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So What Do You Do, Jeff Jarvis, Author Of What Would Google Do?

This Internet expert thinks old media should emulate online innovators

- February 11, 2009
Few old media writers have survived the Internet earthquake as well as Jeff Jarvis. His print experience alone could fill multiple mediabistro.com features: he worked as an editor and reporter at the Chicago Tribune, editor and associate publisher at the New York Daily News, a TV critic at People and TV Guide, and he founded Entertainment Weekly. As an entire generation of print journalists watches their old expectations and institutions crumble, Jarvis is leading a new media revolution.

Since 2001, he's blogged at his popular Web site, BuzzMachine.com, speculating about the future of journalism with the help of an active community of readers. In addition, he's consulted with scores of companies about adapting to new media, including Advance Publications (owners of Conde Nast and Newhouse Newspapers) and The New York Times Company. He also consults with the next generation of journalists, leading the interactive journalism department at City University of New York's graduate school.

This month, Collins Business released his new book, What Would Google Do? (WWGD). The book sums up years of new media theory and practice, showing how Google's innovative business model can help companies survive the transition to a digital world. He analyzes the Internet's implications for journalism, publishing, government, and many other fields. The book release has adapted many of Jarvis' "Google-y" innovations -- selling a $9.99 video book version, excerpting sections on his blog, and allowing readers to browse the text on the HarperCollins Web site.


Name: Jeff Jarvis
Position: Blogger, BuzzMachine.com; professor, CUNY Graduate School of Journalism; columnist, the Guardian
Resume: Creator of Entertainment Weekly; president, Advance.net; TV critic, TV Guide and People; Sunday editor and associate publisher, New York Daily News; columnist, San Francisco Examiner
Birthdate: 1954
Hometown: Chicago
Education: Journalism degree from Northwestern
Marital status: Married to Tammy
First section of the Sunday Times: "None. Read it online."
Favorite TV show: Weeds
Last book read: The Numerati by Steve Baker

How did you make the jump from blog to book? How do you turn your timely short pieces into a longer argument?
The great thing about having a blog is you can explore ideas with people who are very generous about making that idea better. I had blogged about What Would Google Do? (WWGD) in terms of newspapers, and one day I woke up and knew there was a book there.

My agent is Kate Lee at IGM. She was one of the first agents to see talent in blogs, if not the first. I respected her work. I had a couple of book ideas that were kind of sucky, but she brought me in to talk. Later, I sat down and started outlining ideas. I realized as I put ideas down that this notion of WWGD would be a better umbrella. Under that, I created this construct: I didn't want to tell Google's story from Google's perspective -- I wanted to distill the reasons for its success.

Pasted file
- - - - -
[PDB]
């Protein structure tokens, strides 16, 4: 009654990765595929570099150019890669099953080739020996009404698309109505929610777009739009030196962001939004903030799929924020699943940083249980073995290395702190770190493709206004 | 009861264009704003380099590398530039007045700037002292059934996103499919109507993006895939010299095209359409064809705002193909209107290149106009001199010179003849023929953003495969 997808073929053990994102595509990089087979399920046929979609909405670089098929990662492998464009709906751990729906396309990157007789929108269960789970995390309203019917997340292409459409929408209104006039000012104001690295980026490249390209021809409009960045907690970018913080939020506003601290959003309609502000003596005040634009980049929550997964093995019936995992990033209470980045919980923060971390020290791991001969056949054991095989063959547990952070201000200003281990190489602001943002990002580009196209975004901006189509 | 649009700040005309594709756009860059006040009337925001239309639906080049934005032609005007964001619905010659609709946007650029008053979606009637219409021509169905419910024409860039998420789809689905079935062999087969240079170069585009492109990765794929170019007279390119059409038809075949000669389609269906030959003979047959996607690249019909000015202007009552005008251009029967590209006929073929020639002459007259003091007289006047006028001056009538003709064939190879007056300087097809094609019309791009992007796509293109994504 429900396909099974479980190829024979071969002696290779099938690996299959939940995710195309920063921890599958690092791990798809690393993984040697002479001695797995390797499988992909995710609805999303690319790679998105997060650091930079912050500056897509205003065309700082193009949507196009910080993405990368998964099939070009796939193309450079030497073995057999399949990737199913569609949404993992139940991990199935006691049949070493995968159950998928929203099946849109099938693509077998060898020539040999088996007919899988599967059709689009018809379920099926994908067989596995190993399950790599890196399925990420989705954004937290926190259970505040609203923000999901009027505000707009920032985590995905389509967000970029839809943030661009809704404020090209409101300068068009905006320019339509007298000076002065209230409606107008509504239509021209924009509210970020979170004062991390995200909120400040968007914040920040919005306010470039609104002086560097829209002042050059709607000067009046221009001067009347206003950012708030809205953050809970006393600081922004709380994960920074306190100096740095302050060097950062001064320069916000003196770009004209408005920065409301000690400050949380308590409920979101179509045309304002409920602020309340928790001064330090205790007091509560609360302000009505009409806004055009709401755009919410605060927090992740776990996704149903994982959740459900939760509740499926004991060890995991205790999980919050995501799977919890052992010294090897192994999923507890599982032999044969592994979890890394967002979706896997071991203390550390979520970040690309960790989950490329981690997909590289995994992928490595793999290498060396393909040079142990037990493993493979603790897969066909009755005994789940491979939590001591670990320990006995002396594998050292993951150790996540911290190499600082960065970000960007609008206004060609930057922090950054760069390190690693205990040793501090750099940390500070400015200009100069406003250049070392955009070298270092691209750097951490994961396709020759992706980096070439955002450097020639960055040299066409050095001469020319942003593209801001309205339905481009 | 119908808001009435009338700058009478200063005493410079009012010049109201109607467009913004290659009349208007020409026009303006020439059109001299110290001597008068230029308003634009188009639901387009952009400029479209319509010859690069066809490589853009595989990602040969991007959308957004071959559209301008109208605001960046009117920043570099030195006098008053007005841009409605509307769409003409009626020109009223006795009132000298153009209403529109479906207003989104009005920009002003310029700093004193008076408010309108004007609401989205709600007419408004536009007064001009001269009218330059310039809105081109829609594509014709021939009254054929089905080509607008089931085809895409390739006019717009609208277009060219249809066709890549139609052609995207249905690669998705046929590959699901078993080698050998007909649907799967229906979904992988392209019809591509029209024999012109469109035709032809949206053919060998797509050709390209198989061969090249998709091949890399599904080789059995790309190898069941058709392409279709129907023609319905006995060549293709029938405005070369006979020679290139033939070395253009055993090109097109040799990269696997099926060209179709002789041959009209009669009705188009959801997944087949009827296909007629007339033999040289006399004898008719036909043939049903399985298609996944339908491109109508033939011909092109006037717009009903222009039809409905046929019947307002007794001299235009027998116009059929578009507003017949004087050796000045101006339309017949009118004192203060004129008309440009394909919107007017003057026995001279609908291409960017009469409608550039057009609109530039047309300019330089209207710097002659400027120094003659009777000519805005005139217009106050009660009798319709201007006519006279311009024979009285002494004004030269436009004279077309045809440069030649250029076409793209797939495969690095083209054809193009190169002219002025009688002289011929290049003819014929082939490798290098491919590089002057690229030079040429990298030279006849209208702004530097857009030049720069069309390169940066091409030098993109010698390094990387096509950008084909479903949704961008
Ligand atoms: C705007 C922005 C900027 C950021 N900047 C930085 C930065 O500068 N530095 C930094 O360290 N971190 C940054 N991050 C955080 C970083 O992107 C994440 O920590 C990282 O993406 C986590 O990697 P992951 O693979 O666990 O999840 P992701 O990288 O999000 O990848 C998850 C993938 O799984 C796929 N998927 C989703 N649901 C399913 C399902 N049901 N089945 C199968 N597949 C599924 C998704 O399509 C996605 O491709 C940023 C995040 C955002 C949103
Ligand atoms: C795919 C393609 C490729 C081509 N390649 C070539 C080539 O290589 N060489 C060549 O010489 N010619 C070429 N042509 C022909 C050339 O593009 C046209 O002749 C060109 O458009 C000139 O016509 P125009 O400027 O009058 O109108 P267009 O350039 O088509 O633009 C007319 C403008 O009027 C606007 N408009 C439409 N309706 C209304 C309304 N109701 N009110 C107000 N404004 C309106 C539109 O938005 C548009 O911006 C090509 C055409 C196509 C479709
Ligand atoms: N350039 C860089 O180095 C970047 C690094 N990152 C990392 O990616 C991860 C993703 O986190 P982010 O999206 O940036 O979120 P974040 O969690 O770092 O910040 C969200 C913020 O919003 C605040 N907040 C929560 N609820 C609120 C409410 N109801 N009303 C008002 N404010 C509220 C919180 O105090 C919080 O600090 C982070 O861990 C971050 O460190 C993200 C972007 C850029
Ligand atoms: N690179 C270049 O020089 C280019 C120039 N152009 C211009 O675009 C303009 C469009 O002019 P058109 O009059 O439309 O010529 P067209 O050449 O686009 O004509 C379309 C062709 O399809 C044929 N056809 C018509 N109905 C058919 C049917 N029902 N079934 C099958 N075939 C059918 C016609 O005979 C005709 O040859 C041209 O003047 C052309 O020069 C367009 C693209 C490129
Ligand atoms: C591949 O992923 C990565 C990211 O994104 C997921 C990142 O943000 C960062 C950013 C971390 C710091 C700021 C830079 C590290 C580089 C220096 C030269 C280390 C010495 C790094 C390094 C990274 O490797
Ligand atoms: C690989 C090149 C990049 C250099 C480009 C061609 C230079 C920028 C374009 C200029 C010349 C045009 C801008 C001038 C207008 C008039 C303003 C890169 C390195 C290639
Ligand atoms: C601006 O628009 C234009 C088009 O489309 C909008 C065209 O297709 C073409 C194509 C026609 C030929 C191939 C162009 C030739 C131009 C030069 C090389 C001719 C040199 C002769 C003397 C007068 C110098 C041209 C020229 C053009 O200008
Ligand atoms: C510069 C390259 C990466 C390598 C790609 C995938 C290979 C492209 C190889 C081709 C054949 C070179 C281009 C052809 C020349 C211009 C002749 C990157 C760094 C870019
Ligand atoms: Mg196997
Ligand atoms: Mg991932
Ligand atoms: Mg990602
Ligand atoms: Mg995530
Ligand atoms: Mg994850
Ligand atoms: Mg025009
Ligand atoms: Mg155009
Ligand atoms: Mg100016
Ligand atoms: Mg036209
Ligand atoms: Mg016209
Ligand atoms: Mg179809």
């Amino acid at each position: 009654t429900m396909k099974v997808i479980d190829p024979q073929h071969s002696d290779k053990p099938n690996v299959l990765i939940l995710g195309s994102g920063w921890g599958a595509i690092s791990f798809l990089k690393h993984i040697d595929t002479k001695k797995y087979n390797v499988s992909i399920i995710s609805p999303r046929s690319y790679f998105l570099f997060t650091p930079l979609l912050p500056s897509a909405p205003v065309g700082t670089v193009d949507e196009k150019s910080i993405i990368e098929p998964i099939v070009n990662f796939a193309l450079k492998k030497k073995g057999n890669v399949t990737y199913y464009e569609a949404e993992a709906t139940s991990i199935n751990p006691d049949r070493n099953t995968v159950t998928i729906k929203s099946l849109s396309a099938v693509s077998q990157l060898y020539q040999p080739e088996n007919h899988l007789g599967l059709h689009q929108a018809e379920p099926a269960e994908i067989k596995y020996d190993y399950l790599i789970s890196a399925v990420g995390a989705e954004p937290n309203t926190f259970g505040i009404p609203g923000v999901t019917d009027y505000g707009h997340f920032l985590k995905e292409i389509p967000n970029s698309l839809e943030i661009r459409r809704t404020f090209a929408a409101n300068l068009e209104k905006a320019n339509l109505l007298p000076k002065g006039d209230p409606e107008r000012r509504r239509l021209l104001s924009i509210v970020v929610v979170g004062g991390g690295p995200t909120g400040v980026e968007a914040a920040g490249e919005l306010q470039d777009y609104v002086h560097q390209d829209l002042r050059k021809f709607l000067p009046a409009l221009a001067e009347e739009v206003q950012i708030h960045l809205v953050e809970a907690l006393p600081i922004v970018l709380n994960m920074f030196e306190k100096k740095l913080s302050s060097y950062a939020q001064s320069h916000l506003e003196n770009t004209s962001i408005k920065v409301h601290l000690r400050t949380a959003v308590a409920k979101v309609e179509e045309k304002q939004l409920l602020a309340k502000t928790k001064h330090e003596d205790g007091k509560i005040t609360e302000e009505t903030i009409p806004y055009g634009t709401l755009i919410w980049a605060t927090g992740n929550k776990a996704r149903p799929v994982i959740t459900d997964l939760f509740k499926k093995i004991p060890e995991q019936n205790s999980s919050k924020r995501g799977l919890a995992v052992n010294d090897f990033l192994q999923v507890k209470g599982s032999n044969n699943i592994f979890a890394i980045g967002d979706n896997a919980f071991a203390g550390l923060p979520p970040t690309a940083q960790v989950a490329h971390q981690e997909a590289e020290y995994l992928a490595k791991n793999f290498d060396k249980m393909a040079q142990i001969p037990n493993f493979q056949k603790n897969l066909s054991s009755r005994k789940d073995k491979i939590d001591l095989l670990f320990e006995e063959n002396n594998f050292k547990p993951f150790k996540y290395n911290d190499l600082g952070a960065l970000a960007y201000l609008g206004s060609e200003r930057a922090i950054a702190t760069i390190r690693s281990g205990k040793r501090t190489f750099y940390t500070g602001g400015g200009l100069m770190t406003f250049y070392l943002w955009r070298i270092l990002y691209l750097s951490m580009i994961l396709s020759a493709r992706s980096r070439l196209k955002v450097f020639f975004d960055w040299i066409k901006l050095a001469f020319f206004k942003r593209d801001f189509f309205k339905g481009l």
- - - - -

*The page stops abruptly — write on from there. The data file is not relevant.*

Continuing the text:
In your book, you explain that "middlemen are dead." How has this philosophy influenced your career as a book author? You chose to follow the traditional publishing model for this book, but last year saw massive problems at big publishing houses. How much longer do you think new writers can trust this model?
As long as the traditional model works, I'll choose it. In publishing, they add value. A middleman isn't a middleman if they truly add value. My agent clearly added value in the current marketplace. She gave me great advice on developing the book and formulating the idea. We got to the publishing house, and I learned a lot about the middleman's value there -- my editor improved the book immensely. I wanted the public to be involved in the ideas, pushing me in peer review. My editor is Ben Loehnen, a brilliant line editor. They are promoting relationships with booksellers, which still exist, by god.

In some ways, I say hyperbolically that middlemen are dead, but there are some ways that they are alive more than ever. We have so much content, we can't find the content we want. Clay Shirky calls it "filter failure." The solution is to help curate or aggregate the content -- that's a value added. The opportunity is saying, 'How can I help?'

"We as journalists should have seen what was coming. We should have adapted our skills. Even people who are still employed today have responsibilities to learn and innovate and change."

What's your advice for the hundreds of laid-off journalists in workforce?
Part of the point I make is that we had a responsibility, a stewardship, over journalism. We as journalists should have seen what was coming. We should have adapted our skills. If we don't accept responsibility for the past, then we can't take control in the future. Even people who are still employed today have responsibilities to learn and innovate and change.

There's not a second to waste. They should all be learning the skills of this new world. They are easy to learn. I've accused print people of acting like priesthood, but the online folks did the same thing. These tools are easy and fun to teach, we should be teaching them generously. Get a Flip camera, start doing videos. Enter into conversations, learn about it. Then look for opportunities.